This story is part of Notre Dame International's Women Who Empower series.
Born and raised in Mexico, Regina Castro Traulsen is the general director of the Mexican Supreme Court’s Human Rights Office.
Castro Traulsen started her career working on civil litigation. She always had a strong desire to help people through her education. Civil litigation was, in her opinion, the best way to address and solve people's problems.
In 2010, Mexico went through an important constitutional human rights reformation that established human rights as the structural foundation of the entire Mexican legal system. Since then, judges are required to exercise not only a constitutional control of the Mexican legislation, but also an international control, which means they have the obligation to review in each case that no human right either recognized by the Mexican constitution or by any international treaty signed by Mexico is being violated.
When this restoration happened, Castro Traulsen was working at the Supreme Court of Justice and decided to specialize in the field of human rights. She applied and was the recipient of the 2015-2016 Fulbright-García Robles Scholarship. Together with her husband, they both completed the LL.M. in International Human Rights Law at Notre Dame Law School.
The program gave Castro Traulsen the skills to understand the foundations of human rights. It broadened her perspective of the world and how human rights are handled globally thanks to the academic programming and classmates who were human rights lawyers coming from more than 18 countries.
Through Notre Dame, she won a fellowship at the Inter-American Court of Human Rights, which enabled her to apply the knowledge she academically gained in her LLM.
When she moved back to Mexico, the unique opportunity to work in the Office of Human Rights at the Court of Justice opened up for her. Castro Traulsen worked her way up and eventually became the head of the office.
“In Mexico, there are still many internal and external barriers for women in their professional life,” says Castro Traulsen. “Some are more evident while others are subtler. Step-by-step we are tearing them down, even if we still live in a very patriarchal society.”
Even though women often encounter obstacles in their professional lives, the environment in which Castro Traulsen works is very special; her office is composed of 48 people, more than 65% of whom are women. The four area directors and three advisory positions that exist in the office are occupied by seven brilliant women.
At the Office of Human Rights, Castro Traulsen and her team work together to disseminate and encourage the implementations of the Supreme Court’s most relevant human rights decisions, as well as international human rights standards through public events, permanent programs, summaries, compilations, online courses, and national competitions, among others. In addition, the Human Rights Office is renewing the human rights protocols issued by the Mexican Supreme Court that are aimed to provide federal judges with a compendium of the national and international standards on different human rights topics such as migrant rights, torture, children’s rights, people with disabilities rights, and indigenous people’s rights.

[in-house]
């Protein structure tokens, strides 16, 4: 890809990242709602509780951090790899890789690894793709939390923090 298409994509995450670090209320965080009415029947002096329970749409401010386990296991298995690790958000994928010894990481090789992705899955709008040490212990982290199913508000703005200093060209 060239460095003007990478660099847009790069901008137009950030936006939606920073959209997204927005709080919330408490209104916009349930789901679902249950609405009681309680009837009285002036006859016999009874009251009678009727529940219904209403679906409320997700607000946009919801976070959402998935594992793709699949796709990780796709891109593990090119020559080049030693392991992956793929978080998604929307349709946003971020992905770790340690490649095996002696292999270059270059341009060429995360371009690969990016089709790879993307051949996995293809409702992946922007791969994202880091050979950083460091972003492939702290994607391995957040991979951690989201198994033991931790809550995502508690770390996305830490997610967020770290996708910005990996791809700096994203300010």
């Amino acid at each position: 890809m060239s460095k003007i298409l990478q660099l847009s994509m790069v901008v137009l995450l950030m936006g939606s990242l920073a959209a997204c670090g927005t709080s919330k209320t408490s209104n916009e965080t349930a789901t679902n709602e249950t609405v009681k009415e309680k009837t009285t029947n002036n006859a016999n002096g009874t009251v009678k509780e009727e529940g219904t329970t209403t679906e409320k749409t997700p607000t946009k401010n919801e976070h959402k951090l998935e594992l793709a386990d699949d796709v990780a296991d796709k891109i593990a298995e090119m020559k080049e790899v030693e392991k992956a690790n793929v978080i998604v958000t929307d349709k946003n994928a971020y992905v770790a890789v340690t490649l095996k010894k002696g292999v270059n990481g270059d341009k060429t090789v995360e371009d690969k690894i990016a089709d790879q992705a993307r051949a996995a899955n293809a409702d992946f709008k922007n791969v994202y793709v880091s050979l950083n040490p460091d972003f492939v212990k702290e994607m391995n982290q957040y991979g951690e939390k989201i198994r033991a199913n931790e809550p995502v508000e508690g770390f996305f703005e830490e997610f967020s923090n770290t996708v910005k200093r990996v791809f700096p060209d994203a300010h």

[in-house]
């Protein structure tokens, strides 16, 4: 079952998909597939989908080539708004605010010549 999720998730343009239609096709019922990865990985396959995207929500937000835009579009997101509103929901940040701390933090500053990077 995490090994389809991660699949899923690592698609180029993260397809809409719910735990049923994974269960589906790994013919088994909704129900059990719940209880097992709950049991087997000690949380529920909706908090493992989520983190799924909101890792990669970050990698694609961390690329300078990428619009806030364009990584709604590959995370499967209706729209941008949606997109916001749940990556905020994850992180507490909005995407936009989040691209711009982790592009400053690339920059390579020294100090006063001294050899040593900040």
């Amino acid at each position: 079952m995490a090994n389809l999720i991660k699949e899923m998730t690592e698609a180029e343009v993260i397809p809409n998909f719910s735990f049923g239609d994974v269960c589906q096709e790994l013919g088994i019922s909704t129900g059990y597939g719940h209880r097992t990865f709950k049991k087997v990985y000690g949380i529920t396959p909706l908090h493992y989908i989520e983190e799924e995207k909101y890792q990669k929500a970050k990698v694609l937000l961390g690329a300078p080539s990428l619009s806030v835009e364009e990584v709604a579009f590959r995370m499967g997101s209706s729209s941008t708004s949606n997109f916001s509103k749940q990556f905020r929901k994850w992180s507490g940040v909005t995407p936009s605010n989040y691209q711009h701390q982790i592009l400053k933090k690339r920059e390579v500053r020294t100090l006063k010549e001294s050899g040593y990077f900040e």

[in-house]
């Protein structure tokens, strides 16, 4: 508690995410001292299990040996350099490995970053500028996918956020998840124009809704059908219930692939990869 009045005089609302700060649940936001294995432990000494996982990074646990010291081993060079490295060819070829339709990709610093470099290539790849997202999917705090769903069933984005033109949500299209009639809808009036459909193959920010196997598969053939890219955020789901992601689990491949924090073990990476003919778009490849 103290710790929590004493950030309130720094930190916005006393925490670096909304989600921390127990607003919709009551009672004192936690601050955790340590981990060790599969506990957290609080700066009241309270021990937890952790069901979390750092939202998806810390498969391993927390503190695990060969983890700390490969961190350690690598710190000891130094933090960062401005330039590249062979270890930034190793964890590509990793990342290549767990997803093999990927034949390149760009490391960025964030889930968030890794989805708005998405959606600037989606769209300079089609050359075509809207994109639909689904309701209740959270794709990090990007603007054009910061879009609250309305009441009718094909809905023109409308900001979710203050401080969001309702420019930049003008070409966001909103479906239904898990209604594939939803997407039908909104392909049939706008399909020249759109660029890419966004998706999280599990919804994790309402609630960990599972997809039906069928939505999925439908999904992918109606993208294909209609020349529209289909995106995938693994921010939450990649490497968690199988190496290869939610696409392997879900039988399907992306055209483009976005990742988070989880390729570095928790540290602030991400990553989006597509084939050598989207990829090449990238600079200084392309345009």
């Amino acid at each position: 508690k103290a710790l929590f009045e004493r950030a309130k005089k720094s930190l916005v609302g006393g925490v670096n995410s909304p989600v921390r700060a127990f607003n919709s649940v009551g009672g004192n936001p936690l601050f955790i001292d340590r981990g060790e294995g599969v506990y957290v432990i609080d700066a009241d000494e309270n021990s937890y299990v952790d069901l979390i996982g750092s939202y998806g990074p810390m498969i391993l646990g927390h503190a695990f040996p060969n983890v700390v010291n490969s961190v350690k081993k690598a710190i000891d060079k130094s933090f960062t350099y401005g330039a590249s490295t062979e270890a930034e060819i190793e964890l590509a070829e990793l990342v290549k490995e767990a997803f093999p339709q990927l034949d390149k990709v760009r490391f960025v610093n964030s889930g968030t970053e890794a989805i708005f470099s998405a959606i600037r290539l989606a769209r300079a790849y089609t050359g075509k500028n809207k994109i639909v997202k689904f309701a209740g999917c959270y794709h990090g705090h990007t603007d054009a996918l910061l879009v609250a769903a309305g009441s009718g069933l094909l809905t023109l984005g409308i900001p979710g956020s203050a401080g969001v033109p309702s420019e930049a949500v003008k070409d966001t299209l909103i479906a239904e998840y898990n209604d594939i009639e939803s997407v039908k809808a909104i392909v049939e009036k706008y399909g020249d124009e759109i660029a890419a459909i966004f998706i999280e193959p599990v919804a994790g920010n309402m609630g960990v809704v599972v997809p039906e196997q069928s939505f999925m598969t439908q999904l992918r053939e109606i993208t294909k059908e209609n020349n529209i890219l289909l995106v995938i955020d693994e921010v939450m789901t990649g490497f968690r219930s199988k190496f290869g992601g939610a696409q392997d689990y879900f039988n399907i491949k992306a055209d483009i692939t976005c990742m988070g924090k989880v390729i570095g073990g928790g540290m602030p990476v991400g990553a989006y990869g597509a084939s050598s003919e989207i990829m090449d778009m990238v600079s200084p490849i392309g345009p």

On November 25, 2020, on the international day for the elimination of violence against women, Castro Traulsen and her team published the first new protocol that is entitled Protocolo para juzgar con perspectiva de género and is focused on gender equality.
“Two of my teammates worked on the writing of this protocol, while I took care of revising it,” she says. “Being such a touching subject and being a woman myself, it was very complex to work on it. I remember reading it, revising it, having to take a walk around or a little cry out before going back at it.”
As Castro Traulsen says, “Sometimes some of us can take for granted how privileged we are, while most women still have to face too many gender inequalities in their lives.”
The work that she and her colleagues have completed to publish this protocol pays off as it can make a difference in how women’s rights are judged in Mexico.
During her childhood, Castro Traulsen's parents taught her about the value of compassion and caring for her country and her people. Aware of her privilege, Castro Traulsen felt obliged to educate herself and give back to her country in exchange for what her country does for her every day.
Castro Traulsen made a choice to serve the Mexican people, committing her life and her education to making Mexico a better, more just, and more equal country.
Originally published by international.nd.edu on August 02, 2021.at